* Question: What's the difference between Connecting vs. Awareness?
Answer: You can be aware of your surroundings but you want to connect with your surroundings as well.

* Question: I'm still confused, how does noticing and feeling lead to internal strength?
Answer: Internal strength is the result of a particular application of intention. Focus noticing and feeling on finding and developing connection and expansion.

* Question: What's the relation between stance practice and everyday life and how does dead post stance figure into this?
Answer: Stance practice is where you take time to notice how deadened or alive you are and where you can take time to work on becoming more alive. If you are a dead post in some other area of your life, meaning where you are not fully present, where you are not being you, where you subjugate yourself to someone else, where you lead their idea of how you should live by adopting their values or foregoing your desires, where you live by rules instead of principles, then your stance is not fully alive either, your stance will have areas of numbness, flaccidity, or rigidity. You cannot compartmentalize your life. Stance is life. Life is stance.

(This is the darnedest thing to become aware of! As my Wujifa instructor points out areas of my musculature that are numb, flaccid or rigid, I begin to notice and distinguish these different muscular qualities which were previously invisible to me. Similarly, in my everyday life there are associated patterns of numbness and flaccidity and rigidity which contribute to forming who "I" am and which are equally invisible to me because those patterns are "me".

For me, making changes to enliven that numbness, strengthen that flaccidity, and relax that rigidity is comparatively easy when it comes to working on my musculature. However, it is more difficult for me (means I'm afraid) to work on changing similar patterns in my everyday life. I want to make changes and progress in stance AND yet hold onto and not change my everyday patterns. Resisting changing an everyday life pattern shows up as a pattern of resisting change and progress in stance practice. Attitudes from everyday life show up in stance training.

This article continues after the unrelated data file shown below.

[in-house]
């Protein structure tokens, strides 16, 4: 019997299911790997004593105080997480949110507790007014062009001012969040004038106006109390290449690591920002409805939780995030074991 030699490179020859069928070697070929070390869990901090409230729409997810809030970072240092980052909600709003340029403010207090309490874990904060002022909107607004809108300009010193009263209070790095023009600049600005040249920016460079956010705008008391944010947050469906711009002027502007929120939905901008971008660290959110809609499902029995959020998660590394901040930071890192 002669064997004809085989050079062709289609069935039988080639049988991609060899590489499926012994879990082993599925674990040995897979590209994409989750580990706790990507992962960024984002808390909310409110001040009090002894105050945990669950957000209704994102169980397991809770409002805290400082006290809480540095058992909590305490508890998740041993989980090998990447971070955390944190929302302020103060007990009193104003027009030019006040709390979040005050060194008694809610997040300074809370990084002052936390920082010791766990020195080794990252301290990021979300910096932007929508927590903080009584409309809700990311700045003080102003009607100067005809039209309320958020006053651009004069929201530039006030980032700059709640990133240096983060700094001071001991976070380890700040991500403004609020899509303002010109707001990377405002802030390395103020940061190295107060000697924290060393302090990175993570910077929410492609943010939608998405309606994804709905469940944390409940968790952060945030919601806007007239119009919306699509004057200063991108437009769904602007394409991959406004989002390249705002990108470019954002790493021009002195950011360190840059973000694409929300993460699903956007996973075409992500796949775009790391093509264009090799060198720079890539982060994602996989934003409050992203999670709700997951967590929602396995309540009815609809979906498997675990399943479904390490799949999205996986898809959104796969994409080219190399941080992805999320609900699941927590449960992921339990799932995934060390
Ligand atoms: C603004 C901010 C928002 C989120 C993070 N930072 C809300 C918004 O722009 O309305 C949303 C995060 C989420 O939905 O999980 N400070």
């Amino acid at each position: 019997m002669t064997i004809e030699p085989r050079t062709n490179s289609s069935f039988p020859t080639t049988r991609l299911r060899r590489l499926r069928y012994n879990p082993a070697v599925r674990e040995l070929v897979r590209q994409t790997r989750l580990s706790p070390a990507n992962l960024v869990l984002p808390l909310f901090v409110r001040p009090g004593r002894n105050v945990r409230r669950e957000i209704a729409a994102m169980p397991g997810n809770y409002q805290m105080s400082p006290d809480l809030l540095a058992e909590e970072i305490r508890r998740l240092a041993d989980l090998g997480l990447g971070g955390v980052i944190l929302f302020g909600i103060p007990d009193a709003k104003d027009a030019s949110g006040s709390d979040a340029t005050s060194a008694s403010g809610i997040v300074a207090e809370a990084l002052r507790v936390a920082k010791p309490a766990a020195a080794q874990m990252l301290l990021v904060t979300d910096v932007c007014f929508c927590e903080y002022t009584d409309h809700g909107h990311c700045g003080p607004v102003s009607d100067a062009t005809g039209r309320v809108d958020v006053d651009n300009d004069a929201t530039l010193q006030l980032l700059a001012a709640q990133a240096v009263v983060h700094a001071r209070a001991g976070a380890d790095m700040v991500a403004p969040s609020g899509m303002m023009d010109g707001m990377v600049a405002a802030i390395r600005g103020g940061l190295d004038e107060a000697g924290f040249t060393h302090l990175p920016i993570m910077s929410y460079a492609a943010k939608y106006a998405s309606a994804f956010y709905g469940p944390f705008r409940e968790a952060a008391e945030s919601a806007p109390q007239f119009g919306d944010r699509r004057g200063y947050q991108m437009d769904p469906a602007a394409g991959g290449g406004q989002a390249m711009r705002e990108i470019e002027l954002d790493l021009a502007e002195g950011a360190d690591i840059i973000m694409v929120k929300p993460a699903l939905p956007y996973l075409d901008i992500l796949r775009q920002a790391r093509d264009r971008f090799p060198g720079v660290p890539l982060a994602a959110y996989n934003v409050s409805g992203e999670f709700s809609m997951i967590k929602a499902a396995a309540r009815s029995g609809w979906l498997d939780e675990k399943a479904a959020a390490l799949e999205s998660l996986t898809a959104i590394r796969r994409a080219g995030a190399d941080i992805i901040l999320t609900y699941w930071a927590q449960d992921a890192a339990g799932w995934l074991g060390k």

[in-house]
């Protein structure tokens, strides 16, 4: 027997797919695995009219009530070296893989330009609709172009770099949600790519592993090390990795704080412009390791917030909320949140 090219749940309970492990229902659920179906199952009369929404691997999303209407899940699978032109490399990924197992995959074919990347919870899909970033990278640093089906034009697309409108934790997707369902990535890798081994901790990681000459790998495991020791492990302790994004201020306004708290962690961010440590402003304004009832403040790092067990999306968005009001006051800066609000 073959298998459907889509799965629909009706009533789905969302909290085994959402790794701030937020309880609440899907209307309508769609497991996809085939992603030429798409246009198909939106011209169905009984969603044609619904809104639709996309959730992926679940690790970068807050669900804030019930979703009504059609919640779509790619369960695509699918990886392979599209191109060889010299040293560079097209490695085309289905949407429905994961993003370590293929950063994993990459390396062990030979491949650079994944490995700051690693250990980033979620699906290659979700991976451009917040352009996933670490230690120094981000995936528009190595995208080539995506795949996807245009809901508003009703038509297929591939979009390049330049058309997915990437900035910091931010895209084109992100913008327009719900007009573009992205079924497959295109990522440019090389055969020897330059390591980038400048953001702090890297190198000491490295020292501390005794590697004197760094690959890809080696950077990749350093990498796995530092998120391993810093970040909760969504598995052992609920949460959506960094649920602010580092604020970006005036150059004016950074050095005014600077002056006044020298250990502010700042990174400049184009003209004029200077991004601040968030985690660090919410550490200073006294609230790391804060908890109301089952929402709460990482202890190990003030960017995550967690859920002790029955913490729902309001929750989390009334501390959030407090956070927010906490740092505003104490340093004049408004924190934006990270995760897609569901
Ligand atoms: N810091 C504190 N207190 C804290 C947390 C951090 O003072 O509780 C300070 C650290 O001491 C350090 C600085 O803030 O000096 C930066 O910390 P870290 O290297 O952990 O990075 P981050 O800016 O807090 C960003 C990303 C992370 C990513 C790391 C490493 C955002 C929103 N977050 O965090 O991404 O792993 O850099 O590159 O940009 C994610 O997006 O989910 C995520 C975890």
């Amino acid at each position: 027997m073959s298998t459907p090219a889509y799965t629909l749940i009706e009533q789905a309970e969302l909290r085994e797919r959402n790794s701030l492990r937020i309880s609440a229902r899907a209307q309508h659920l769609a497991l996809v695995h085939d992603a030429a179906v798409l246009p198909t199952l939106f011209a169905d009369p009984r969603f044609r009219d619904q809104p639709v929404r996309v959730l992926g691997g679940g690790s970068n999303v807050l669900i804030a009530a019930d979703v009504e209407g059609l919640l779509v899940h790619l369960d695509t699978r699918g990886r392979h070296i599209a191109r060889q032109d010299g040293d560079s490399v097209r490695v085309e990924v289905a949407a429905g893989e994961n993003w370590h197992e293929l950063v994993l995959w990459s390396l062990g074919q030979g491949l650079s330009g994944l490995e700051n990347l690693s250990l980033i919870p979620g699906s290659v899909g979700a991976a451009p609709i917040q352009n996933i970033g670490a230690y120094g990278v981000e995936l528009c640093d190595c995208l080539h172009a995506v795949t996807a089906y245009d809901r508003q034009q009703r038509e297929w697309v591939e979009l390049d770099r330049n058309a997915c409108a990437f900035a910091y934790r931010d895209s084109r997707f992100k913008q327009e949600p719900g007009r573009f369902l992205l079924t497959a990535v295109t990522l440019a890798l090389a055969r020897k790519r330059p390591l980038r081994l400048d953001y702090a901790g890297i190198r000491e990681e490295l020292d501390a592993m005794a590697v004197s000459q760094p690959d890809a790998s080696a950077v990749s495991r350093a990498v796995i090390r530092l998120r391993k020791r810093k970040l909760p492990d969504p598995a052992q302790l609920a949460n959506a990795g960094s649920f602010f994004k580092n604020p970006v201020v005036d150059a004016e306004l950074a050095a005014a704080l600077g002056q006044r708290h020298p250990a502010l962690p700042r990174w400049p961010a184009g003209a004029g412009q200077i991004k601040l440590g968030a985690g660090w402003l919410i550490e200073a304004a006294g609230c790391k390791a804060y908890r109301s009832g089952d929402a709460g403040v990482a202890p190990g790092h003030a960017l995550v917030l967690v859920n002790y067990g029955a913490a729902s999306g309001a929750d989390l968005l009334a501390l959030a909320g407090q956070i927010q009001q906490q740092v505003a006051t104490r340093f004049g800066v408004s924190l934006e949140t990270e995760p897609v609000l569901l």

Attitudes that are exhibited in stance training point to patterns in everyday life.)

* Question: What's the relation between hips and ankles?
Answer: Lack of flexibility in the hips can be traced to a lack of flexibility in the ankles. Do these three exercises to help open the ankles and stretch the calves.
  1. Stand with balls of feet on a block of wood and heels on ground. Bend the knees.
  2. Lay flat on back, legs perpendicular to the ground, straight up in air, then either wrap a strap over the balls of the feet and pull down or have someone push down on the balls of your feet.
  3. Do the standard runner's stretch where you "push" on a wall.

* Question: How do I know if I have tension in my jaw?
Answer: To release tension in jaw, hold a wine cork between your teeth for 15 minutes. If this becomes intolerable after a minute or two, then you may have chronic tension in your jaw muscles.

Further reading:
Introductory article explaining this "Journal Notes" series: Zhan Zhuang Training Journal
Previous article in this series: Teaching Internal Strength: Journal Notes #56
Next article in this series: Opening to Learn More: Journal Notes #58

Make sure to visit and the Wujifa blog.
And stop by The School of Cultivation and Practice.